What: All Issues : War & Peace : Respect for International Law & the United Nations : Bolton Nomination/Vote to Limit Debate and Proceed to a Vote on the Nomination of John R. Bolton as U.S. Ambassador to the United Nations (2005 senate Roll Call 129)
 Who: All Members
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Bolton Nomination/Vote to Limit Debate and Proceed to a Vote on the Nomination of John R. Bolton as U.S. Ambassador to the United Nations
senate Roll Call 129     May 26, 2005
Progressive Position:
Nay
Progressive Result:
Win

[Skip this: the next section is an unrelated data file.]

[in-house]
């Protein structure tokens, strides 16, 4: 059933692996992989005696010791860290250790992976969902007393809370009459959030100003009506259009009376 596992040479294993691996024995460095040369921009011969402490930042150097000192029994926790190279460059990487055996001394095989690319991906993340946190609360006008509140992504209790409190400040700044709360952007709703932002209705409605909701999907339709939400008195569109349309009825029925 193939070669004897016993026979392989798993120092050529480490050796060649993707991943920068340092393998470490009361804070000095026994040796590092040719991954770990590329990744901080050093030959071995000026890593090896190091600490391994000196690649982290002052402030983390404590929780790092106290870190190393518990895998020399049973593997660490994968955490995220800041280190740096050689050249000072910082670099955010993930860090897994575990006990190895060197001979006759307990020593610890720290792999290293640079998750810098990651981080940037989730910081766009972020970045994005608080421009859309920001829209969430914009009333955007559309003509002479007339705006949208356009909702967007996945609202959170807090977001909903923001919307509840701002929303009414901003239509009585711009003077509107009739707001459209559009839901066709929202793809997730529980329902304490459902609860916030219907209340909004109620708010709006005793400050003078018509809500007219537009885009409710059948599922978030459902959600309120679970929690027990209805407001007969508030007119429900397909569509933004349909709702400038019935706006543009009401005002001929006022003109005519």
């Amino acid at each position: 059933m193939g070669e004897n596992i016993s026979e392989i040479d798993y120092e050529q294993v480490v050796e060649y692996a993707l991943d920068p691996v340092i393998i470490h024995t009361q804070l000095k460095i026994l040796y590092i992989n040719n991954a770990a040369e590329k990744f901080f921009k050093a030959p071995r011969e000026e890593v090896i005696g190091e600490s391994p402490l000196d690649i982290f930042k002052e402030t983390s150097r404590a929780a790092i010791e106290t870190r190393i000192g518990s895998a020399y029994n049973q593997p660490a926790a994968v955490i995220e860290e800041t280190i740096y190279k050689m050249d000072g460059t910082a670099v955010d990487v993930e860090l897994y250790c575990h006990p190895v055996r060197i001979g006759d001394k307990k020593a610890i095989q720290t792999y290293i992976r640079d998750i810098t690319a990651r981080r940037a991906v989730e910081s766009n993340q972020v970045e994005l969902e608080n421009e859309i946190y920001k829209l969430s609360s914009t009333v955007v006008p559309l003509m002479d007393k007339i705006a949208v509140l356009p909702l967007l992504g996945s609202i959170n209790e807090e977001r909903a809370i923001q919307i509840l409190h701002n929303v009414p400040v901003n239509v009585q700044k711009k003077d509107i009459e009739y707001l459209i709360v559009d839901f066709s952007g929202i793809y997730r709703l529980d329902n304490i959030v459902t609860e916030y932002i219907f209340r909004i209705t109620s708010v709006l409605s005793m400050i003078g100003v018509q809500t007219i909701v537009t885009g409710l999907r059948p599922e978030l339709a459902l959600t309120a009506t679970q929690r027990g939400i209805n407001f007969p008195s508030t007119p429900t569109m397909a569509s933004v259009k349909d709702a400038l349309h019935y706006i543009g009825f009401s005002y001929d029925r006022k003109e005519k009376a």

The selection of John R. Bolton as U.S. ambassador to the United Nations has been one of the most controversial nominees of President Bush. In the words of Senator Biden (D-DE), "He is no diplomat, as evidenced by his contempt for opposing views and his inability or unwillingness to listen. His credibility is in grave doubt, as evidenced by his repeated efforts to distort facts to fit preformed views. He is an ideologue... as evidenced by his long record both in and out of Government. And he lacks the trust and confidence of his superiors, as evidenced by the fact that the Secretary of State has felt the need to assure Senators in this Chamber that Mr. Bolton will be 'closely supervised.' As one of our colleagues said, why in the Lord's name would you send someone to the United Nations who had to be closely supervised?" Progressives vowed to oppose Bolton's nomination until the Bush Administration provided the Senate with data concerning intelligence matters handled by Bolton in his capacity as Undersecretary of State for Arms Control and International Security. More specifically, Progressives were concerned that Bolton had manipulated intelligence information to push for conclusions that were not supported by the data. Conservatives supported President Bush's nominee and argued that John Bolton's fiery management style would help shake up the United Nations and achieve reform to that international body. Senator Martinez (R-FL) explained that, "Mr. Bolton is someone who has sometimes been called blunt speaking...The President has chosen this direct man to be at the United Nations, and at a time when we need direct talk...I think he will be a good and effective reformer in an institution that is in desperate need of reform and an institution where he has taken the time, over the history of his work, to talk about those issues of reform-management reform and budgetary reform." According to Senator Kyl (R-AZ), "I am concerned that a lot of debate has shifted to matters that have nothing to do with his qualifications and some of which attempt to assassinate his character. There is no question he is qualified for the job. In fact, Mr. Bolton has been confirmed by this body on four separate occasions previously. Most of the Members objecting to him now have voted for him in the past. They did so based on his substantive views, not any allegations about his conduct." The subject of this vote was a motion to invoke cloture on the nomination of John Bolton, a motion which requires a sixty vote majority for passage. If invoked, cloture limits debate and allows for a final vote on the nominee. Progressives voted against cloture based on their concerns with the nominee's role in manipulating pre-war intelligence and the refusal of the Bush Administration to provide requested information to the Senate regarding John Bolton's duties as Undersecretary of State. Conservatives supported the nominee because, in their view, John Bolton promised meaningful reform at the United Nations. On a vote of 56-42, the motion to invoke cloture failed to attract the necessary sixty votes and the nomination of John Bolton was not allowed to proceed to a final vote. (Note: On August 1, 2005, President Bush appointed John L. Bolton as U.S. Ambassador to the U.N. using a "recess appointment." The U.S. Constitution allows the President to make appointments without Senate confirmation during those periods of time when the Senate is not in session. Congress usually adjourns for the month of August, the so-called "August recess.")

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